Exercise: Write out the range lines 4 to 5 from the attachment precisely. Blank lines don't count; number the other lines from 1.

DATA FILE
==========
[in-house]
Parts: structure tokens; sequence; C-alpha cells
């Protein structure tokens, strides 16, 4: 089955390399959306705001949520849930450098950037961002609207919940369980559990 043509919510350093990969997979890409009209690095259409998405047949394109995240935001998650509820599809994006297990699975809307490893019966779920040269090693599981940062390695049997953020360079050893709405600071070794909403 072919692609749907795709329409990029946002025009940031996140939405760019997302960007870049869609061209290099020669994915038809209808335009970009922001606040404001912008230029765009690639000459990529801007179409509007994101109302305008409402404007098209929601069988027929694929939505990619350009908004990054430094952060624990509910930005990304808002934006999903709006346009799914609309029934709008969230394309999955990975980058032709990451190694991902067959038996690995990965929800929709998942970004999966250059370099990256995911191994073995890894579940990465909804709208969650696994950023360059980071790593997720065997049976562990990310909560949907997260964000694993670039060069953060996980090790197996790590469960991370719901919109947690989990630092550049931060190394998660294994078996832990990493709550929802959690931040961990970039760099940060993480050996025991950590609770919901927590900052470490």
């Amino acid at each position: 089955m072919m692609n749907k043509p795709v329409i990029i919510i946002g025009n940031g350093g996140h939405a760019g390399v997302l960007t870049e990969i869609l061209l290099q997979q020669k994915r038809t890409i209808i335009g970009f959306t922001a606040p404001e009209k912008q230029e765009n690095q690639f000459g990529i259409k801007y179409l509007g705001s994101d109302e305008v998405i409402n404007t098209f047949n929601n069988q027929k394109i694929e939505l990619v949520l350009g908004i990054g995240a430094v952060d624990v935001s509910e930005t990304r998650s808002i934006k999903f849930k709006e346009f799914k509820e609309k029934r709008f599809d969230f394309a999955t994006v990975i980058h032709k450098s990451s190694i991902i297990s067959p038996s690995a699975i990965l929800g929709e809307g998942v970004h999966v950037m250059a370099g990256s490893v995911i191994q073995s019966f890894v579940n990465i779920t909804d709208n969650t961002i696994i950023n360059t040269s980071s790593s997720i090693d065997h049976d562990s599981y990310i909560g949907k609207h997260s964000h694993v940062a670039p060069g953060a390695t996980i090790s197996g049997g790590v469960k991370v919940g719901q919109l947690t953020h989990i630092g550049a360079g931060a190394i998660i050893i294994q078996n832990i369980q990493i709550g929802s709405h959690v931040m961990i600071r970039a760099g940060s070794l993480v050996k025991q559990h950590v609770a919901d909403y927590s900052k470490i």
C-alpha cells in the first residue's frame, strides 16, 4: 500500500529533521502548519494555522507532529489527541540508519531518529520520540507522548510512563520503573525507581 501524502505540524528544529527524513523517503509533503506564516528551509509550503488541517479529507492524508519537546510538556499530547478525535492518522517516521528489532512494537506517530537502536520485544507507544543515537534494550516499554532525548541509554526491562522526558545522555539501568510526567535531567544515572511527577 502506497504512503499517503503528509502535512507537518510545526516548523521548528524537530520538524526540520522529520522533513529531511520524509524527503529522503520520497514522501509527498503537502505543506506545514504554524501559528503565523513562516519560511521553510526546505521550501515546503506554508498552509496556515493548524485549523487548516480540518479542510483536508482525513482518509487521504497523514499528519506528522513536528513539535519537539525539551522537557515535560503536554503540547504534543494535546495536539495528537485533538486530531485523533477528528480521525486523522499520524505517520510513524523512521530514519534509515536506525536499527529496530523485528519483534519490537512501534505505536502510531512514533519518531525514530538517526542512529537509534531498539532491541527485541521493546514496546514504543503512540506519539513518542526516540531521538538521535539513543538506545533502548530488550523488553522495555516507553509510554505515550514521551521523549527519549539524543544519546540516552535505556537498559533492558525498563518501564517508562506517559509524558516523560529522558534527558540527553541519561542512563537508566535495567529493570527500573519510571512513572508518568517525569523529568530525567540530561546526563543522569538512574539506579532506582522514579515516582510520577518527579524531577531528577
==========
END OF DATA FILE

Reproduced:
């Amino acid at each position: 089955m072919m692609n749907k043509p795709v329409i990029i919510i946002g025009n940031g350093g996140h939405a760019g390399v997302l960007t870049e990969i869609l061209l290099q997979q020669k994915r038809t890409i209808i335009g970009f959306t922001a606040p404001e009209k912008q230029e765009n690095q690639f000459g990529i259409k801007y179409l509007g705001s994101d109302e305008v998405i409402n404007t098209f047949n929601n069988q027929k394109i694929e939505l990619v949520l350009g908004i990054g995240a430094v952060d624990v935001s509910e930005t990304r998650s808002i934006k999903f849930k709006e346009f799914k509820e609309k029934r709008f599809d969230f394309a999955t994006v990975i980058h032709k450098s990451s190694i991902i297990s067959p038996s690995a699975i990965l929800g929709e809307g998942v970004h999966v950037m250059a370099g990256s490893v995911i191994q073995s019966f890894v579940n990465i779920t909804d709208n969650t961002i696994i950023n360059t040269s980071s790593s997720i090693d065997h049976d562990s599981y990310i909560g949907k609207h997260s964000h694993v940062a670039p060069g953060a390695t996980i090790s197996g049997g790590v469960k991370v919940g719901q919109l947690t953020h989990i630092g550049a360079g931060a190394i998660i050893i294994q078996n832990i369980q990493i709550g929802s709405h959690v931040m961990i600071r970039a760099g940060s070794l993480v050996k025991q559990h950590v609770a919901d909403y927590s900052k470490i």
C-alpha cells in the first residue's frame, strides 16, 4: 500500500529533521502548519494555522507532529489527541540508519531518529520520540507522548510512563520503573525507581 501524502505540524528544529527524513523517503509533503506564516528551509509550503488541517479529507492524508519537546510538556499530547478525535492518522517516521528489532512494537506517530537502536520485544507507544543515537534494550516499554532525548541509554526491562522526558545522555539501568510526567535531567544515572511527577 502506497504512503499517503503528509502535512507537518510545526516548523521548528524537530520538524526540520522529520522533513529531511520524509524527503529522503520520497514522501509527498503537502505543506506545514504554524501559528503565523513562516519560511521553510526546505521550501515546503506554508498552509496556515493548524485549523487548516480540518479542510483536508482525513482518509487521504497523514499528519506528522513536528513539535519537539525539551522537557515535560503536554503540547504534543494535546495536539495528537485533538486530531485523533477528528480521525486523522499520524505517520510513524523512521530514519534509515536506525536499527529496530523485528519483534519490537512501534505505536502510531512514533519518531525514530538517526542512529537509534531498539532491541527485541521493546514496546514504543503512540506519539513518542526516540531521538538521535539513543538506545533502548530488550523488553522495555516507553509510554505515550514521551521523549527519549539524543544519546540516552535505556537498559533492558525498563518501564517508562506517559509524558516523560529522558534527558540527553541519561542512563537508566535495567529493570527500573519510571512513572508518568517525569523529568530525567540530561546526563543522569538512574539506579532506582522514579515516582510520577518527579524531577531528577